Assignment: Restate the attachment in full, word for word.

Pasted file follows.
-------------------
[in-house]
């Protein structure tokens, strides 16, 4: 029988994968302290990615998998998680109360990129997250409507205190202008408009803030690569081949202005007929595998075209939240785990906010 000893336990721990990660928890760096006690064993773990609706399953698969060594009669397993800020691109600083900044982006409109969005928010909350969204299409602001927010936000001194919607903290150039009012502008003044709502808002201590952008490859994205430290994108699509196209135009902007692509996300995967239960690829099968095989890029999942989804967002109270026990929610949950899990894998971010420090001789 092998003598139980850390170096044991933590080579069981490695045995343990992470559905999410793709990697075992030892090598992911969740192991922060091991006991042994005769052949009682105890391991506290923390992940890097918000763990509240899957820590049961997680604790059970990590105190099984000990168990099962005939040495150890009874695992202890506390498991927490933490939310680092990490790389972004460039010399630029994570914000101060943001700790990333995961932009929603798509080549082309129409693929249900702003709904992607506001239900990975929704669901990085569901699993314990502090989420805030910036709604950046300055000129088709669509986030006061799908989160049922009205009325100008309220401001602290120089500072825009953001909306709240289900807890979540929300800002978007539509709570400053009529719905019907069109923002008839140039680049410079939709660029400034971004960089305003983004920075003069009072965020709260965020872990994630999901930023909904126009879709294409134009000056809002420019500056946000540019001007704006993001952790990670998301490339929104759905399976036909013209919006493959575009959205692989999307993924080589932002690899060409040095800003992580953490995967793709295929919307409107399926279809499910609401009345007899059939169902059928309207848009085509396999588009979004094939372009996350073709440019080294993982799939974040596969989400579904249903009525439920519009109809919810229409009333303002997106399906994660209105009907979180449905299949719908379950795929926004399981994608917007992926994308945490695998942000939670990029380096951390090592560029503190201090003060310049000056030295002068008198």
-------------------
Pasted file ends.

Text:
[in-house]
């Protein structure tokens, strides 16, 4: 029988994968302290990615998998998680109360990129997250409507205190202008408009803030690569081949202005007929595998075209939240785990906010 000893336990721990990660928890760096006690064993773990609706399953698969060594009669397993800020691109600083900044982006409109969005928010909350969204299409602001927010936000001194919607903290150039009012502008003044709502808002201590952008490859994205430290994108699509196209135009902007692509996300995967239960690829099968095989890029999942989804967002109270026990929610949950899990894998971010420090001789 092998003598139980850390170096044991933590080579069981490695045995343990992470559905999410793709990697075992030892090598992911969740192991922060091991006991042994005769052949009682105890391991506290923390992940890097918000763990509240899957820590049961997680604790059970990590105190099984000990168990099962005939040495150890009874695992202890506390498991927490933490939310680092990490790389972004460039010399630029994570914000101060943001700790990333995961932009929603798509080549082309129409693929249900702003709904992607506001239900990975929704669901990085569901699993314990502090989420805030910036709604950046300055000129088709669509986030006061799908989160049922009205009325100008309220401001602290120089500072825009953001909306709240289900807890979540929300800002978007539509709570400053009529719905019907069109923002008839140039680049410079939709660029400034971004960089305003983004920075003069009072965020709260965020872990994630999901930023909904126009879709294409134009000056809002420019500056946000540019001007704006993001952790990670998301490339929104759905399976036909013209919006493959575009959205692989999307993924080589932002690899060409040095800003992580953490995967793709295929919307409107399926279809499910609401009345007899059939169902059928309207848009085509396999588009979004094939372009996350073709440019080294993982799939974040596969989400579904249903009525439920519009109809919810229409009333303002997106399906994660209105009907979180449905299949719908379950795929926004399981994608917007992926994308945490695998942000939670990029380096951390090592560029503190201090003060310049000056030295002068008198």